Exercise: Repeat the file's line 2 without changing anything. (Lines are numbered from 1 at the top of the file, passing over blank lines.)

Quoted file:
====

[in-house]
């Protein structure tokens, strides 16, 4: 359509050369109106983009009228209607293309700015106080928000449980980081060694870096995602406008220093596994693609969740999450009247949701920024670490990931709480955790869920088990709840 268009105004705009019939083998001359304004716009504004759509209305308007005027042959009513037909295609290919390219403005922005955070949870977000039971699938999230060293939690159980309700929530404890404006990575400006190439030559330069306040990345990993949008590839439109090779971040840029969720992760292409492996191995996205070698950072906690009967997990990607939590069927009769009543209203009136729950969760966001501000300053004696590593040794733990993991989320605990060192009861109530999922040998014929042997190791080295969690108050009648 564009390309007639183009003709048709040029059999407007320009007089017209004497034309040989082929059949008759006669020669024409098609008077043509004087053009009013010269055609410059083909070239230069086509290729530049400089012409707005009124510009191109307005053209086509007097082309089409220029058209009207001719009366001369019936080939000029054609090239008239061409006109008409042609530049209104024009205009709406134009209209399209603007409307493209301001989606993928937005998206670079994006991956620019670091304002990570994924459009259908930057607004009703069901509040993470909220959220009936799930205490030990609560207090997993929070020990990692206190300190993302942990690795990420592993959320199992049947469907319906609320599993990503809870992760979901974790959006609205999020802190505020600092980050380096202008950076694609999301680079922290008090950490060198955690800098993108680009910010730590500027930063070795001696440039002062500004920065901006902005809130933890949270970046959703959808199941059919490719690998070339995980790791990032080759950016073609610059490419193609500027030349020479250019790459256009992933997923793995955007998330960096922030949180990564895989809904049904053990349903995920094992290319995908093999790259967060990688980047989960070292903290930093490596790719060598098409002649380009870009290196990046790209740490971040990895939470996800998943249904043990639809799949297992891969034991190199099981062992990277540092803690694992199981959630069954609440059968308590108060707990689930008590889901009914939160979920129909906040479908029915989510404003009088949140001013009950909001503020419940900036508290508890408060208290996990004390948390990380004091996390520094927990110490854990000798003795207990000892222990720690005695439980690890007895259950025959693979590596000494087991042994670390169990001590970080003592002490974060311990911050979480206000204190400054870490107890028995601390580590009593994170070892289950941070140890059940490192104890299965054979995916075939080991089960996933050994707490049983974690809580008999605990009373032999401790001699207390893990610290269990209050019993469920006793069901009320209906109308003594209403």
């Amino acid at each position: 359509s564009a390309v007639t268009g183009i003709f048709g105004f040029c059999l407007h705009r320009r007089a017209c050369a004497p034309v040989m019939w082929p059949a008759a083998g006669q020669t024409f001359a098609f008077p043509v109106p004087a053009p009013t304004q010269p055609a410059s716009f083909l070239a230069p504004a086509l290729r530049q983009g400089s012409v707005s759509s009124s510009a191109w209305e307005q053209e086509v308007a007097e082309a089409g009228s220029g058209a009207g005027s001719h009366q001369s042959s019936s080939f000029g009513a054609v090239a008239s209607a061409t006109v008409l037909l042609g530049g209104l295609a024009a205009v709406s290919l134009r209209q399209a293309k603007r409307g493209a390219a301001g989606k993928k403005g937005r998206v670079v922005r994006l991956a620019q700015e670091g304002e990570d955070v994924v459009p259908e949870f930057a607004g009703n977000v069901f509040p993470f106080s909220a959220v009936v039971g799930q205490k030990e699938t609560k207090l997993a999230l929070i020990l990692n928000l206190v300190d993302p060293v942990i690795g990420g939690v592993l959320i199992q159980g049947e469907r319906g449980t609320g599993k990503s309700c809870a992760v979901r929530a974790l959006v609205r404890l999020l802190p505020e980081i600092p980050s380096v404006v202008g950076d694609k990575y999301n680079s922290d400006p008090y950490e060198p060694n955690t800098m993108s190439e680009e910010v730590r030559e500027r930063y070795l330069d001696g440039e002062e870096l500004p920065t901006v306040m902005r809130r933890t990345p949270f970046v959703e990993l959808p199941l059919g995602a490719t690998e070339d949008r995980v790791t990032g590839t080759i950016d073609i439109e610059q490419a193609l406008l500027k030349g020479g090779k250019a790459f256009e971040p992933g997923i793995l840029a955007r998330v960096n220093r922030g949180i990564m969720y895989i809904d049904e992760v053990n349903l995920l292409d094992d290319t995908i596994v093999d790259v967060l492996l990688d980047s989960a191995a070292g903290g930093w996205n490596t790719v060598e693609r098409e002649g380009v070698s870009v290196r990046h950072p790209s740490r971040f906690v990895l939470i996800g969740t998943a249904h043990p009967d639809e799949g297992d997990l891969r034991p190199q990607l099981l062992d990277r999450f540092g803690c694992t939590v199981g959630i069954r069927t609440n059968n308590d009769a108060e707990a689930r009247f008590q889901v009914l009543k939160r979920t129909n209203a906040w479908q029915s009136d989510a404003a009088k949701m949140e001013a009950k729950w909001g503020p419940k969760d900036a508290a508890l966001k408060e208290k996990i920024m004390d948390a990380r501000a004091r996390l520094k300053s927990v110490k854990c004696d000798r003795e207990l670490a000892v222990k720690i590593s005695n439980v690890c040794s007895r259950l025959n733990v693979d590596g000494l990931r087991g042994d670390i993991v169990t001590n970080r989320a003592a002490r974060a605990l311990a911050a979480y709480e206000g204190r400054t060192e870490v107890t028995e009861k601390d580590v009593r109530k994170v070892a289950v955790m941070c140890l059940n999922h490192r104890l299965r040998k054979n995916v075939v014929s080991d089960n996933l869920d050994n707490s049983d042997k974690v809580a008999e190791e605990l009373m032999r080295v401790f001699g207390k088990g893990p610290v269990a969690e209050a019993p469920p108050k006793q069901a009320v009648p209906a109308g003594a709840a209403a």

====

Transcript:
């Protein structure tokens, strides 16, 4: 359509050369109106983009009228209607293309700015106080928000449980980081060694870096995602406008220093596994693609969740999450009247949701920024670490990931709480955790869920088990709840 268009105004705009019939083998001359304004716009504004759509209305308007005027042959009513037909295609290919390219403005922005955070949870977000039971699938999230060293939690159980309700929530404890404006990575400006190439030559330069306040990345990993949008590839439109090779971040840029969720992760292409492996191995996205070698950072906690009967997990990607939590069927009769009543209203009136729950969760966001501000300053004696590593040794733990993991989320605990060192009861109530999922040998014929042997190791080295969690108050009648 564009390309007639183009003709048709040029059999407007320009007089017209004497034309040989082929059949008759006669020669024409098609008077043509004087053009009013010269055609410059083909070239230069086509290729530049400089012409707005009124510009191109307005053209086509007097082309089409220029058209009207001719009366001369019936080939000029054609090239008239061409006109008409042609530049209104024009205009709406134009209209399209603007409307493209301001989606993928937005998206670079994006991956620019670091304002990570994924459009259908930057607004009703069901509040993470909220959220009936799930205490030990609560207090997993929070020990990692206190300190993302942990690795990420592993959320199992049947469907319906609320599993990503809870992760979901974790959006609205999020802190505020600092980050380096202008950076694609999301680079922290008090950490060198955690800098993108680009910010730590500027930063070795001696440039002062500004920065901006902005809130933890949270970046959703959808199941059919490719690998070339995980790791990032080759950016073609610059490419193609500027030349020479250019790459256009992933997923793995955007998330960096922030949180990564895989809904049904053990349903995920094992290319995908093999790259967060990688980047989960070292903290930093490596790719060598098409002649380009870009290196990046790209740490971040990895939470996800998943249904043990639809799949297992891969034991190199099981062992990277540092803690694992199981959630069954609440059968308590108060707990689930008590889901009914939160979920129909906040479908029915989510404003009088949140001013009950909001503020419940900036508290508890408060208290996990004390948390990380004091996390520094927990110490854990000798003795207990000892222990720690005695439980690890007895259950025959693979590596000494087991042994670390169990001590970080003592002490974060311990911050979480206000204190400054870490107890028995601390580590009593994170070892289950941070140890059940490192104890299965054979995916075939080991089960996933050994707490049983974690809580008999605990009373032999401790001699207390893990610290269990209050019993469920006793069901009320209906109308003594209403």